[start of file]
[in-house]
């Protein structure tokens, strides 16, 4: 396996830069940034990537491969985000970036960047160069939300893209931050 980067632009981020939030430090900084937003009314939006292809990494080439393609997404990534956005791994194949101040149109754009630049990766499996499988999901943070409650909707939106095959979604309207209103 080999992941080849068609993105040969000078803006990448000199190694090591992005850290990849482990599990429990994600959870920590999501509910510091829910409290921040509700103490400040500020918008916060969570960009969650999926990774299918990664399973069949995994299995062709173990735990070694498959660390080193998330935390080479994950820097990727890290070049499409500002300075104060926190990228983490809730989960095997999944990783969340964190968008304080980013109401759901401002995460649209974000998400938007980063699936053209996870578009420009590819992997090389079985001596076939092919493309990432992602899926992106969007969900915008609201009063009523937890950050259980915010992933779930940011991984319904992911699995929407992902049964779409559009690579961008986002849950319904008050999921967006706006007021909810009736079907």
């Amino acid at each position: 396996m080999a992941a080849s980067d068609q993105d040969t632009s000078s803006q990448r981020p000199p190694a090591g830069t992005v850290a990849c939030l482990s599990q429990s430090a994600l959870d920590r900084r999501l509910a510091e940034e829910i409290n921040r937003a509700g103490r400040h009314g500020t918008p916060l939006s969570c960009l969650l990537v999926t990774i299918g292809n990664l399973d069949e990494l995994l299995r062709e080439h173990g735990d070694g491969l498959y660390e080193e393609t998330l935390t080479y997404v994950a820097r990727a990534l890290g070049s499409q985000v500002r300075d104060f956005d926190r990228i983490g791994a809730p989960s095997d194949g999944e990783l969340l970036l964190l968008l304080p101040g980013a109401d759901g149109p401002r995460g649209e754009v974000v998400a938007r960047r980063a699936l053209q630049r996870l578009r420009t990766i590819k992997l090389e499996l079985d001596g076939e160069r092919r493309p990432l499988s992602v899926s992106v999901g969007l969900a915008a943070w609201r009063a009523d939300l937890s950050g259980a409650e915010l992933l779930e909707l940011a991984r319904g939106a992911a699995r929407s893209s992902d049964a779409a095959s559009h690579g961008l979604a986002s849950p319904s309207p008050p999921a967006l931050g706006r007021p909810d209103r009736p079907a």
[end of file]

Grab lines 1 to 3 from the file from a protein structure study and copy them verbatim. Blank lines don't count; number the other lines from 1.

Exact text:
[in-house]
């Protein structure tokens, strides 16, 4: 396996830069940034990537491969985000970036960047160069939300893209931050 980067632009981020939030430090900084937003009314939006292809990494080439393609997404990534956005791994194949101040149109754009630049990766499996499988999901943070409650909707939106095959979604309207209103 080999992941080849068609993105040969000078803006990448000199190694090591992005850290990849482990599990429990994600959870920590999501509910510091829910409290921040509700103490400040500020918008916060969570960009969650999926990774299918990664399973069949995994299995062709173990735990070694498959660390080193998330935390080479994950820097990727890290070049499409500002300075104060926190990228983490809730989960095997999944990783969340964190968008304080980013109401759901401002995460649209974000998400938007980063699936053209996870578009420009590819992997090389079985001596076939092919493309990432992602899926992106969007969900915008609201009063009523937890950050259980915010992933779930940011991984319904992911699995929407992902049964779409559009690579961008986002849950319904008050999921967006706006007021909810009736079907």
């Amino acid at each position: 396996m080999a992941a080849s980067d068609q993105d040969t632009s000078s803006q990448r981020p000199p190694a090591g830069t992005v850290a990849c939030l482990s599990q429990s430090a994600l959870d920590r900084r999501l509910a510091e940034e829910i409290n921040r937003a509700g103490r400040h009314g500020t918008p916060l939006s969570c960009l969650l990537v999926t990774i299918g292809n990664l399973d069949e990494l995994l299995r062709e080439h173990g735990d070694g491969l498959y660390e080193e393609t998330l935390t080479y997404v994950a820097r990727a990534l890290g070049s499409q985000v500002r300075d104060f956005d926190r990228i983490g791994a809730p989960s095997d194949g999944e990783l969340l970036l964190l968008l304080p101040g980013a109401d759901g149109p401002r995460g649209e754009v974000v998400a938007r960047r980063a699936l053209q630049r996870l578009r420009t990766i590819k992997l090389e499996l079985d001596g076939e160069r092919r493309p990432l499988s992602v899926s992106v999901g969007l969900a915008a943070w609201r009063a009523d939300l937890s950050g259980a409650e915010l992933l779930e909707l940011a991984r319904g939106a992911a699995r929407s893209s992902d049964a779409a095959s559009h690579g961008l979604a986002s849950p319904s309207p008050p999921a967006l931050g706006r007021p909810d209103r009736p079907a």